To maximize the genuine free expression of ideas, you need to remove enough toxic elements to allow those who are silenced by the toxicity to actually appear and speak up. This is why conversation at places with active moderators (eg, Making Light) tends to be much more productive and interesting and varied in subject matter than discussion on say, youtube threads. And it's not just the obvious -- simply having people who like "Arguing passionately" (to the point of haranguing or not letting a subject drop) also drive others away, who are less likely to speak but more likely to have something to say that wasn't already heard. (Abi at Making Light talks a lot about this).

Of course, an excess of deletions can stifle conversation in the "Echo chamber" sense. (it also means you lose evidence trails, but that's another discussion). This is why there are some areas, even in the social justice spheres, where deleting your own comments that brought on a negative reaction is something get castigated for doing, even when the moderator themselves blocks. This is why TNH came up with disemvowelling to indicate comments (or in some cases, sections of comments) of which she or another moderator disapprove. People can reassemble the evidence and see for themselves, if they are concerned the moderation is stifling ideas, but people can also see explicit disapproval. (It's worth noting some comments end up entirely deleted even though the people are allowed to comment again, some people get their right to post revoked short term, and people are still banned outright. And some people are forced not to post for 24 or 48 hours -- this last happened to Will Shetterly virtually any time he talked about race. One can consider this the debate on tactics, though.)

So, yes, actually, SOME types of ideas do need to be silenced to maximise psychological safety. The debate from there tends to be what is too far.

Of course, this fellow asserts Google culture goes too far. For evidence, he provides…. Well, let's keep going. (Skip a bunch that is not really arguable or terribly problematic, though some of it is in loaded language)

At Google, we talk so much about unconscious bias as it applies to race and gender, but we rarely discuss our moral biases. Political orientation is actually a result of deep moral preferences and thus biases. Considering that the overwhelming majority of the social sciences, media, and Google lean left, we should critically examine these prejudices.

Left Biases

Right Biases

Compassion for the weak

Respect for the strong/authority

Disparities are due to injustices

Disparities are natural and just

Humans are inherently cooperative

Humans are inherently competitive

Change is good (unstable)

Change is dangerous (stable)

Open

Closed

Idealist

Pragmatic

 

5/6 of these are merely subjective preferences, with argument reasonable for both sides. But right there in the middle. "Disparities are natural and just" is a really nice way to say "You're poor because you deserve it" and "Black people are half-savages" and "women just can't handle things men can".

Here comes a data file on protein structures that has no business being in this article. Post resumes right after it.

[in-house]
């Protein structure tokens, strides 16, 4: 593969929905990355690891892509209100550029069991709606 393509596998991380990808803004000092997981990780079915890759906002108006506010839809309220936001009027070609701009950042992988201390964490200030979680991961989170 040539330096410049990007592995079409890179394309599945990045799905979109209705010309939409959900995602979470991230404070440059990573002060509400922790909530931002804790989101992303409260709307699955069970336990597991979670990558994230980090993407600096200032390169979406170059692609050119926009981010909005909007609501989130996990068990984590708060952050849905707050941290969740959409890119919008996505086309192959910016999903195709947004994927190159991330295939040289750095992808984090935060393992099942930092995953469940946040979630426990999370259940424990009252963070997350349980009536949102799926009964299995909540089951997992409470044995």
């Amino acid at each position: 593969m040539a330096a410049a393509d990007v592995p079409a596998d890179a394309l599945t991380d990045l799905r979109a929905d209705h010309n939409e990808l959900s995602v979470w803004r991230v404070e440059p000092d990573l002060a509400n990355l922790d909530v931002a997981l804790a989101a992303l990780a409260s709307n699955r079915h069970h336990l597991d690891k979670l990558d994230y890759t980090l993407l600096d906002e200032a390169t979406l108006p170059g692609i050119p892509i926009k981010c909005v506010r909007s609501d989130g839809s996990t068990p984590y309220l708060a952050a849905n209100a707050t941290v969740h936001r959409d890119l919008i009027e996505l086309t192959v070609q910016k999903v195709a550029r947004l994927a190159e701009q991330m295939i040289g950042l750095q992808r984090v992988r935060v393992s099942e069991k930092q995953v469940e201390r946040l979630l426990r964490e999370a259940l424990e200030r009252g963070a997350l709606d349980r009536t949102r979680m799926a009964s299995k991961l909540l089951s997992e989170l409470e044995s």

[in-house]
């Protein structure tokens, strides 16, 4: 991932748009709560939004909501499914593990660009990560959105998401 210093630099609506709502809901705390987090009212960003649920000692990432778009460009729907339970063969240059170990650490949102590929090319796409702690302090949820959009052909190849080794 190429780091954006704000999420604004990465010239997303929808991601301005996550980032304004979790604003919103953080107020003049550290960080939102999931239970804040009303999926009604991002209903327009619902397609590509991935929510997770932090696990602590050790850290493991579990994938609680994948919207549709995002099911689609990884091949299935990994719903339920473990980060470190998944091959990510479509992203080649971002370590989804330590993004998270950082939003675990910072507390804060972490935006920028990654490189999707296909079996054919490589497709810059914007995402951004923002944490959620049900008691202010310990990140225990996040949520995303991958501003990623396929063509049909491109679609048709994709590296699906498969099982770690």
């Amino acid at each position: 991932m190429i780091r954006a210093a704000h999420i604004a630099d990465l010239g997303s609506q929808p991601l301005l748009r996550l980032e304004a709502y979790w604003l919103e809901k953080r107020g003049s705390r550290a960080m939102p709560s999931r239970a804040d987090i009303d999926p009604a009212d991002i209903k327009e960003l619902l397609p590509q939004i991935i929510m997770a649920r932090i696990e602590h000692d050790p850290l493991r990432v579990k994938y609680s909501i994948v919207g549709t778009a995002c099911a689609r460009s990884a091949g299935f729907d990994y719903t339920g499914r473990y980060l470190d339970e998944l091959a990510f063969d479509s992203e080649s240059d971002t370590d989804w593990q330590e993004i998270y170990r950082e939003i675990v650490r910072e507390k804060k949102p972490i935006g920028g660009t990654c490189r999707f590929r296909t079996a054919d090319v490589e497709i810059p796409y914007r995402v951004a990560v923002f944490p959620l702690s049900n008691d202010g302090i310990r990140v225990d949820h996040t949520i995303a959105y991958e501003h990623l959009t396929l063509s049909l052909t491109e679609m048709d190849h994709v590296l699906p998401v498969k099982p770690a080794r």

SOME disparities can be concluded as just. A fast food counter-minder or floor-sweeper should not make the same as a chef or electrician. (Though they should all make a living). A junkie will lose their job to a sober person and that is just (though the junkie deserves some compassion and access to support in getting off drugs). An amateur singer should enjoy their singing but not be expecting to make millions.

But somehow, outside satire like Harrison Bergeron, these are not the "disparities" that are meant when conservatives argue disparities are just. When poked, when examined, they are nigh universally trying to justify disparities between gender or race or the offering of services to poor people.

Pretending that shrugging off disparities as just is no different from debating whether it's better to be idealist or pragmatic is a pretty horrid false equivalence.

…. In contrast, a company too far to the left will constantly be changing (deprecating much loved services), over diversify its interests (ignoring or being ashamed of its core business), and overly trust its employees and competitors.

Can he demonstrate how Google is ashamed of its core business or overly trusting?

Only facts and reason can shed light on these biases, but when it comes to diversity and inclusion, Google’s left bias has created a politically correct monoculture that maintains its hold by shaming dissenters into silence.

Query, though this is random and beside the point: is there any corporation, left right or middlin', that doesn't strive for a monoculture on some level?

Second, does he have actual evidence Google has deliberately taken steps to shame people into silence? Every article he links meant to support that is about the field of psychology or university campuses.

Lastly, define politically correct?

Because if one goes with Neil Gaiman's framing of "treating people with respect", then shaming people who don't "treat people with respect" into silence seems… healthy?

Does it mean "Don't say 'retard' or 'lame' or tell rape jokes or dead-name someone"? Again…

Here's his own footnote: 'Political correctness is defined as “the avoidance of forms of expression or action that are perceived to exclude, marginalize, or insult groups of people who are socially disadvantaged or discriminated against,” which makes it clear why it’s a phenomenon of the Left and a tool of authoritarians.'